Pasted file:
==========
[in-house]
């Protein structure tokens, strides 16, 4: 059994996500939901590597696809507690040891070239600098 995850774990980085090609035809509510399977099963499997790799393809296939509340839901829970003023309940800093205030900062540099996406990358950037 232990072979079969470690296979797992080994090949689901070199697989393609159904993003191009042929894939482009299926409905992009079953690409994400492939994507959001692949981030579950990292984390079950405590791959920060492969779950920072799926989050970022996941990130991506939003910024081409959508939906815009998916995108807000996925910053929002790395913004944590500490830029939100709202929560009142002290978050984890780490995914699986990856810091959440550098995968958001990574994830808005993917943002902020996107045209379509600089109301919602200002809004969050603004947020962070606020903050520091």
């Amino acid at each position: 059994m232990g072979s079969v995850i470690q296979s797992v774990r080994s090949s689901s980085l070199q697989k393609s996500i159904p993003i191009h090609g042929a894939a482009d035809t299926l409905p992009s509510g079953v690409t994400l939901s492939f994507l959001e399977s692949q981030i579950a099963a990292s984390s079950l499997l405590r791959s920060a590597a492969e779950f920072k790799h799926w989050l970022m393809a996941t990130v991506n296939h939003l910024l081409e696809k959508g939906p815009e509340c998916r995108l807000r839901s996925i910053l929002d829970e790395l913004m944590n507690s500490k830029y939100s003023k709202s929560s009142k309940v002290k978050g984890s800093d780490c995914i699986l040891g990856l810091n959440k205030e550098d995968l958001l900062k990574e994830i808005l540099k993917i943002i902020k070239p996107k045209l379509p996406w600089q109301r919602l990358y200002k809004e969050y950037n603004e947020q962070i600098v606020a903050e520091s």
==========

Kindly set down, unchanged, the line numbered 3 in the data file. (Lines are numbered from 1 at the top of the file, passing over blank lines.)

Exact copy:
């Amino acid at each position: 059994m232990g072979s079969v995850i470690q296979s797992v774990r080994s090949s689901s980085l070199q697989k393609s996500i159904p993003i191009h090609g042929a894939a482009d035809t299926l409905p992009s509510g079953v690409t994400l939901s492939f994507l959001e399977s692949q981030i579950a099963a990292s984390s079950l499997l405590r791959s920060a590597a492969e779950f920072k790799h799926w989050l970022m393809a996941t990130v991506n296939h939003l910024l081409e696809k959508g939906p815009e509340c998916r995108l807000r839901s996925i910053l929002d829970e790395l913004m944590n507690s500490k830029y939100s003023k709202s929560s009142k309940v002290k978050g984890s800093d780490c995914i699986l040891g990856l810091n959440k205030e550098d995968l958001l900062k990574e994830i808005l540099k993917i943002i902020k070239p996107k045209l379509p996406w600089q109301r919602l990358y200002k809004e969050y950037n603004e947020q962070i600098v606020a903050e520091s």